And not just for the Prius
The continuously variable transmission (CVT) has a bad rep. Ever since Dutch automaker DAF first put it in an automobile, CVT's have been used almost exclusively in economy cars, such as the Toyota Prius, for instance. Nissan, Honda, and Subaru are fans, too.
As fan clubs go, that's not an especially glamorous one. And because a CVT maintains constant revs, it sounds weird. These days, manufacturers add stepped "ratios" to CVTs, simply so they sound more normal, and less off-putting to consumers.
But there are surprising advantages to CVTs, as Engineering Explained explains. You see, just about every modern supercar uses a dual-clutch gearbox, which admittedly produces lightning-fast gear changes. But changing up a gear always produces a drop in revs, away from the point at which maximum power - and therefore acceleration - is produced. You then lose time getting back up to maximum power and acceleration.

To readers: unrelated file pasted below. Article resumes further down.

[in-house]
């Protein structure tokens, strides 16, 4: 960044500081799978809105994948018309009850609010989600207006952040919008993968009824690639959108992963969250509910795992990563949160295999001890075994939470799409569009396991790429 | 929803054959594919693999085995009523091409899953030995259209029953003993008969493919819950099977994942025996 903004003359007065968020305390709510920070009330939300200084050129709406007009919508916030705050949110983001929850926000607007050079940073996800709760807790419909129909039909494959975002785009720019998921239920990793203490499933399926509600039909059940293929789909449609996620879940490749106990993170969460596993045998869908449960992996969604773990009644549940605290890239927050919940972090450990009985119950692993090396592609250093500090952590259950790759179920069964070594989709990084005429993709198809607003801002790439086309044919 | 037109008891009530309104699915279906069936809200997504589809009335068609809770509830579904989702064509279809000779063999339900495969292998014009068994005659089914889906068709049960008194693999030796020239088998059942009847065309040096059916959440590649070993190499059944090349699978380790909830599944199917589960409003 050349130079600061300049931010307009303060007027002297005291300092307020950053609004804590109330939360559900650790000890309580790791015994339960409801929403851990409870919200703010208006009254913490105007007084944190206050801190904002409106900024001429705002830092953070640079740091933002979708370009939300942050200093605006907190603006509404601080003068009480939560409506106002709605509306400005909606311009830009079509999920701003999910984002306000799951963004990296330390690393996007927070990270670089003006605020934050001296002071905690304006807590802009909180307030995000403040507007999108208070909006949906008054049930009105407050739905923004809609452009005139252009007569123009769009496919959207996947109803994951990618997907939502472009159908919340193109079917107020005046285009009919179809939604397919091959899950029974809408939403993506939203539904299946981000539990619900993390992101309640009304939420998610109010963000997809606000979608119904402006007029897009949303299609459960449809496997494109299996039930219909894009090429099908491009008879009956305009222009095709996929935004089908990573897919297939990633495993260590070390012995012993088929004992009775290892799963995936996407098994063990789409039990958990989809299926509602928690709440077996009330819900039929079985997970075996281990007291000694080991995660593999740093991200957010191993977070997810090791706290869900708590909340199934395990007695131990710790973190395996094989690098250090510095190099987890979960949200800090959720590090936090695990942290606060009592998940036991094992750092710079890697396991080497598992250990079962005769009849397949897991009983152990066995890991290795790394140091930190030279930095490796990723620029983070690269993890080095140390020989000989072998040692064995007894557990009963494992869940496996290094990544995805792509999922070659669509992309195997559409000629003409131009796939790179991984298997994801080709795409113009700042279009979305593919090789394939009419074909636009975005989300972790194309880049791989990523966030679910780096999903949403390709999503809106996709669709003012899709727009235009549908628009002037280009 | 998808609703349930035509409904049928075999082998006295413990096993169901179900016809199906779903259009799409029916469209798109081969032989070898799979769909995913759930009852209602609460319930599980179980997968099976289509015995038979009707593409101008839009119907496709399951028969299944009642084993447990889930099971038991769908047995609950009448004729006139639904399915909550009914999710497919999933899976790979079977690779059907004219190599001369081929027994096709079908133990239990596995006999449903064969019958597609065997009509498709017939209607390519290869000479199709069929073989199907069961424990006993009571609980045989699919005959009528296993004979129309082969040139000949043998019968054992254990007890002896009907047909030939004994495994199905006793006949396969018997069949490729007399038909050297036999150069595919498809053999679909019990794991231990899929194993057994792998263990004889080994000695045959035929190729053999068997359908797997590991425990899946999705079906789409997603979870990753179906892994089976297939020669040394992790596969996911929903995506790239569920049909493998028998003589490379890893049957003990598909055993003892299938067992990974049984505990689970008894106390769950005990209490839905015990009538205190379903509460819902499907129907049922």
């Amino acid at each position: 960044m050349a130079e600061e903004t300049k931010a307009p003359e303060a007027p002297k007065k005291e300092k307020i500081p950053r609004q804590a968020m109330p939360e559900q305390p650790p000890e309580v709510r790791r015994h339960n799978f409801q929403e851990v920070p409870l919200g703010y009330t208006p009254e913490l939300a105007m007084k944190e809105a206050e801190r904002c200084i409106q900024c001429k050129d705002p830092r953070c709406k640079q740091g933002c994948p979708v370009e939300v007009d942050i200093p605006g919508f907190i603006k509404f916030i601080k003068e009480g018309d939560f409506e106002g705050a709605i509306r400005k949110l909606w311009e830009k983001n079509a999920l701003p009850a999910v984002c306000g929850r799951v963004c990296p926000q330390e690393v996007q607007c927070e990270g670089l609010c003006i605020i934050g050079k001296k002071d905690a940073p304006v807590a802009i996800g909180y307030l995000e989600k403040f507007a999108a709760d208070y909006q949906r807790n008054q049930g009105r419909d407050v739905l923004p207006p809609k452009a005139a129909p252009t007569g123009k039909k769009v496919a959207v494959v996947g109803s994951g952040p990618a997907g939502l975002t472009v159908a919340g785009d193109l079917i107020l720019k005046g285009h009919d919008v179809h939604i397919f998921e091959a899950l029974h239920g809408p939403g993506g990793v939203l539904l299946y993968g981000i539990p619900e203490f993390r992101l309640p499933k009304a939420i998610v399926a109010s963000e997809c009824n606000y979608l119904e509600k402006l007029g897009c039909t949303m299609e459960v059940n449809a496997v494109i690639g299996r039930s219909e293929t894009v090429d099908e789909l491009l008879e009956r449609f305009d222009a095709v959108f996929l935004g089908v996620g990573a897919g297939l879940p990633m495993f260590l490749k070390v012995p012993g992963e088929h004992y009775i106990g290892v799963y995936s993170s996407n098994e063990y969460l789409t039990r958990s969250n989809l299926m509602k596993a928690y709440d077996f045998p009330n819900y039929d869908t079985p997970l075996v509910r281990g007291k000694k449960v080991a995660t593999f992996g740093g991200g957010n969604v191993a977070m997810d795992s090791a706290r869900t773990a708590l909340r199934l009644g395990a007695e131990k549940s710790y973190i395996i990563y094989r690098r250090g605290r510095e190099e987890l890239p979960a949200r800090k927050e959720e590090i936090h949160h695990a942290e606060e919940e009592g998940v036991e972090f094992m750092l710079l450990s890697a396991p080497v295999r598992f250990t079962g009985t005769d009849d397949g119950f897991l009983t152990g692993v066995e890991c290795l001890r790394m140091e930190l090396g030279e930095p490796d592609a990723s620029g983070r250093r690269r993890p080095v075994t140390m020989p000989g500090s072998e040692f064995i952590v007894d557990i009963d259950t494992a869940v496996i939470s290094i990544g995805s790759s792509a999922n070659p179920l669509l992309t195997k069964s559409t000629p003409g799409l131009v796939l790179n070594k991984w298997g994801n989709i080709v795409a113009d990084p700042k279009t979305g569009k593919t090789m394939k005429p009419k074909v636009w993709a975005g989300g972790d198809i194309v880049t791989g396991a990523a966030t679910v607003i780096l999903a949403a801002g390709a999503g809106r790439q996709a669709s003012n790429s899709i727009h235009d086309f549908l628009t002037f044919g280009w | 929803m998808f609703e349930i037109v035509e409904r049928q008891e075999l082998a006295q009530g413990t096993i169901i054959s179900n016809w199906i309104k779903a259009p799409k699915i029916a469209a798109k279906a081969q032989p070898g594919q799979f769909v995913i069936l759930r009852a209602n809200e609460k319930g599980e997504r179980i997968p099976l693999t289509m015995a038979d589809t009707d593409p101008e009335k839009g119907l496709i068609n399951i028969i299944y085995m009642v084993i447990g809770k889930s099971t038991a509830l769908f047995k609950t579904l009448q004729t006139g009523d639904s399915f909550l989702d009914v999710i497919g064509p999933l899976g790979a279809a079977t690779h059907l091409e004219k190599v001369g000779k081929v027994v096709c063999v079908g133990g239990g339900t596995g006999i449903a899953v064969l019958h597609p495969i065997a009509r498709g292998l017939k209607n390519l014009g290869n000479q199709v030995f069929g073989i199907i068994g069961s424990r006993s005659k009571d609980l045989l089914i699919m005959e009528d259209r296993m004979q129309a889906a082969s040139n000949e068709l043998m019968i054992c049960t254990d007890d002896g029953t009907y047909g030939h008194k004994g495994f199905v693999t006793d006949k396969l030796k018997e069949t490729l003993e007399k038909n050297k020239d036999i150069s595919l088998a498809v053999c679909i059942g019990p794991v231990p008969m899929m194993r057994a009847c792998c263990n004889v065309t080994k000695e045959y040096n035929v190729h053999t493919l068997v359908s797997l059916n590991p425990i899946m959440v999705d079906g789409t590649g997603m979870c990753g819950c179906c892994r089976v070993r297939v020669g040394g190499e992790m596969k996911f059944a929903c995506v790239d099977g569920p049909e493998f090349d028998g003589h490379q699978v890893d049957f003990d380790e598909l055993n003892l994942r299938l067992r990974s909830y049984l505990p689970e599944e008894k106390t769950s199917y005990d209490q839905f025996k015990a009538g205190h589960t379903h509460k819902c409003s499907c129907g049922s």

By holding the revs, a CVT is able to maintain maximum power and acceleration as speed increases, which makes the car considerably quicker. Formula 1 team Williams realized as much back in 1993, when it tested a car with a CVT gearbox, which you can see in the footage below. The noise it produced was bizarre, but it was reputedly several seconds quicker per lap. We never found out how much quicker, as the FIA specifically banned the technology.
So here's the question: would you buy a CVT-equipped supercar and put up with the strange soundtrack if it meant you could lap a track much faster than with any other sort of transmission?